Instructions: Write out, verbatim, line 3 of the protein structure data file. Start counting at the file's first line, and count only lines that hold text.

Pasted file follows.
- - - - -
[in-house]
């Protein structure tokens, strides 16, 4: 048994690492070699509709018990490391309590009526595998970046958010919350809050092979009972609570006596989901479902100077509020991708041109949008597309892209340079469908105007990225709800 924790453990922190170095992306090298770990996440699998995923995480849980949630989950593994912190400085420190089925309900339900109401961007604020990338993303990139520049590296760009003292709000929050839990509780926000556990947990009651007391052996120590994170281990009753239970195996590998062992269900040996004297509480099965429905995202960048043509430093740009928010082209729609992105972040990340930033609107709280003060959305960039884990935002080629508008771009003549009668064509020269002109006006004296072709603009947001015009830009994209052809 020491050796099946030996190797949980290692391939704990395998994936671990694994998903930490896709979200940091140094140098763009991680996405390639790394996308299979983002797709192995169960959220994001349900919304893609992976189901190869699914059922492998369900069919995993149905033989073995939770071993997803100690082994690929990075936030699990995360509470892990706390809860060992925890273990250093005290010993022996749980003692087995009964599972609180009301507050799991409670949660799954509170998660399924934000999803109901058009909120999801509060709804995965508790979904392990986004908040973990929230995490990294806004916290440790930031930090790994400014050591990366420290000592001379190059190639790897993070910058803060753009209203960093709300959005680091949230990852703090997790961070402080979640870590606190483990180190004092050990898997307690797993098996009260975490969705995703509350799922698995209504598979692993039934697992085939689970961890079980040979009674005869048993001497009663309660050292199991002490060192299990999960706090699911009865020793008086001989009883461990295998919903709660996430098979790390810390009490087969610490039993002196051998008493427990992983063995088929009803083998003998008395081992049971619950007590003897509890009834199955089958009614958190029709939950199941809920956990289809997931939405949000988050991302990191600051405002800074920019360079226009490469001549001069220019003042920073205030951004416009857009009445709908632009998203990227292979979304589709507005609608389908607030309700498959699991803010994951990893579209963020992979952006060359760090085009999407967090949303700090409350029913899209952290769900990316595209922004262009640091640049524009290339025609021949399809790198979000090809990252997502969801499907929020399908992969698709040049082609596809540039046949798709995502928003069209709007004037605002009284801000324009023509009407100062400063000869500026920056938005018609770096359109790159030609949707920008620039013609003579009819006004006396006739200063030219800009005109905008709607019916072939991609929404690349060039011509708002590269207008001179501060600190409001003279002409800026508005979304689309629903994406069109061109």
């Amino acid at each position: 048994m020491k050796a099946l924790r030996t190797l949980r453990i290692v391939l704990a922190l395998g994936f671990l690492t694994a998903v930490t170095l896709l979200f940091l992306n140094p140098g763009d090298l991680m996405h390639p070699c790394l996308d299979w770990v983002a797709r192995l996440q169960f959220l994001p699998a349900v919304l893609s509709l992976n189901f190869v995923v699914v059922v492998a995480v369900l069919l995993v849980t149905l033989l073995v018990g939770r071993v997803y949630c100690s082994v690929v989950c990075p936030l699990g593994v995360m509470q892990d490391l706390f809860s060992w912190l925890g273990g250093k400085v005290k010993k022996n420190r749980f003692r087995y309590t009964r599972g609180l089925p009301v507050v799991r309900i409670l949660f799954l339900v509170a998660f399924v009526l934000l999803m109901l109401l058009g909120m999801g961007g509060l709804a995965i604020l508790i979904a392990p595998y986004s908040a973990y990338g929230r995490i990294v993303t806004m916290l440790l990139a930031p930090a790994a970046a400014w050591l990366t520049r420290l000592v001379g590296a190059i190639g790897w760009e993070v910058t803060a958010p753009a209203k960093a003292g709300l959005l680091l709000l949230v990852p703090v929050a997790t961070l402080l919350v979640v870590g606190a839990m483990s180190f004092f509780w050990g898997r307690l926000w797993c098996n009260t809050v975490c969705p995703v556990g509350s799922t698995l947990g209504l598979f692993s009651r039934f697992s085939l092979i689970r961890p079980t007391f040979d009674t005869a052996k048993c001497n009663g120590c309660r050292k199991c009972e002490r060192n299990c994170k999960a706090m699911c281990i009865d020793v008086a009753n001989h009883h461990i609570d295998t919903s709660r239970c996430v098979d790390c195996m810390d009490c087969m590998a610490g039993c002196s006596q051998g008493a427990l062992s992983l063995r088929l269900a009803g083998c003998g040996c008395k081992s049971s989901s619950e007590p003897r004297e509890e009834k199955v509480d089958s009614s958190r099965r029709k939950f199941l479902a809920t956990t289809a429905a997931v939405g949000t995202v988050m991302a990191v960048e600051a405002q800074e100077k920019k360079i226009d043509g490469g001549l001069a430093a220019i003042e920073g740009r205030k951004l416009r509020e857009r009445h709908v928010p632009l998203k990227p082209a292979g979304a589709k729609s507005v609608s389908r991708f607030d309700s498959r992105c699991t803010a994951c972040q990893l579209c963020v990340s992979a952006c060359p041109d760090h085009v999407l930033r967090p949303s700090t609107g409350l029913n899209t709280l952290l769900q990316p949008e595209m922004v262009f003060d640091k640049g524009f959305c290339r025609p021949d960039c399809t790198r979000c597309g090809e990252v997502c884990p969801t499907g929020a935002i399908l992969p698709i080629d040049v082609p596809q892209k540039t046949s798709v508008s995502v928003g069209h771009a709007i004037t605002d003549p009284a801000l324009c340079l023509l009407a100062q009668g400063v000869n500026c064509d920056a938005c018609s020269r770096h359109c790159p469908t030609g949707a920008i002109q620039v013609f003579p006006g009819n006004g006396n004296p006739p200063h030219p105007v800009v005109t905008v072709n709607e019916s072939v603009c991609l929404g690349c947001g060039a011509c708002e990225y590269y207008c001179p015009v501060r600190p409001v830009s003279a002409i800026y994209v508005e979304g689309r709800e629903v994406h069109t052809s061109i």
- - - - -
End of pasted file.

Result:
């Amino acid at each position: 048994m020491k050796a099946l924790r030996t190797l949980r453990i290692v391939l704990a922190l395998g994936f671990l690492t694994a998903v930490t170095l896709l979200f940091l992306n140094p140098g763009d090298l991680m996405h390639p070699c790394l996308d299979w770990v983002a797709r192995l996440q169960f959220l994001p699998a349900v919304l893609s509709l992976n189901f190869v995923v699914v059922v492998a995480v369900l069919l995993v849980t149905l033989l073995v018990g939770r071993v997803y949630c100690s082994v690929v989950c990075p936030l699990g593994v995360m509470q892990d490391l706390f809860s060992w912190l925890g273990g250093k400085v005290k010993k022996n420190r749980f003692r087995y309590t009964r599972g609180l089925p009301v507050v799991r309900i409670l949660f799954l339900v509170a998660f399924v009526l934000l999803m109901l109401l058009g909120m999801g961007g509060l709804a995965i604020l508790i979904a392990p595998y986004s908040a973990y990338g929230r995490i990294v993303t806004m916290l440790l990139a930031p930090a790994a970046a400014w050591l990366t520049r420290l000592v001379g590296a190059i190639g790897w760009e993070v910058t803060a958010p753009a209203k960093a003292g709300l959005l680091l709000l949230v990852p703090v929050a997790t961070l402080l919350v979640v870590g606190a839990m483990s180190f004092f509780w050990g898997r307690l926000w797993c098996n009260t809050v975490c969705p995703v556990g509350s799922t698995l947990g209504l598979f692993s009651r039934f697992s085939l092979i689970r961890p079980t007391f040979d009674t005869a052996k048993c001497n009663g120590c309660r050292k199991c009972e002490r060192n299990c994170k999960a706090m699911c281990i009865d020793v008086a009753n001989h009883h461990i609570d295998t919903s709660r239970c996430v098979d790390c195996m810390d009490c087969m590998a610490g039993c002196s006596q051998g008493a427990l062992s992983l063995r088929l269900a009803g083998c003998g040996c008395k081992s049971s989901s619950e007590p003897r004297e509890e009834k199955v509480d089958s009614s958190r099965r029709k939950f199941l479902a809920t956990t289809a429905a997931v939405g949000t995202v988050m991302a990191v960048e600051a405002q800074e100077k920019k360079i226009d043509g490469g001549l001069a430093a220019i003042e920073g740009r205030k951004l416009r509020e857009r009445h709908v928010p632009l998203k990227p082209a292979g979304a589709k729609s507005v609608s389908r991708f607030d309700s498959r992105c699991t803010a994951c972040q990893l579209c963020v990340s992979a952006c060359p041109d760090h085009v999407l930033r967090p949303s700090t609107g409350l029913n899209t709280l952290l769900q990316p949008e595209m922004v262009f003060d640091k640049g524009f959305c290339r025609p021949d960039c399809t790198r979000c597309g090809e990252v997502c884990p969801t499907g929020a935002i399908l992969p698709i080629d040049v082609p596809q892209k540039t046949s798709v508008s995502v928003g069209h771009a709007i004037t605002d003549p009284a801000l324009c340079l023509l009407a100062q009668g400063v000869n500026c064509d920056a938005c018609s020269r770096h359109c790159p469908t030609g949707a920008i002109q620039v013609f003579p006006g009819n006004g006396n004296p006739p200063h030219p105007v800009v005109t905008v072709n709607e019916s072939v603009c991609l929404g690349c947001g060039a011509c708002e990225y590269y207008c001179p015009v501060r600190p409001v830009s003279a002409i800026y994209v508005e979304g689309r709800e629903v994406h069109t052809s061109i």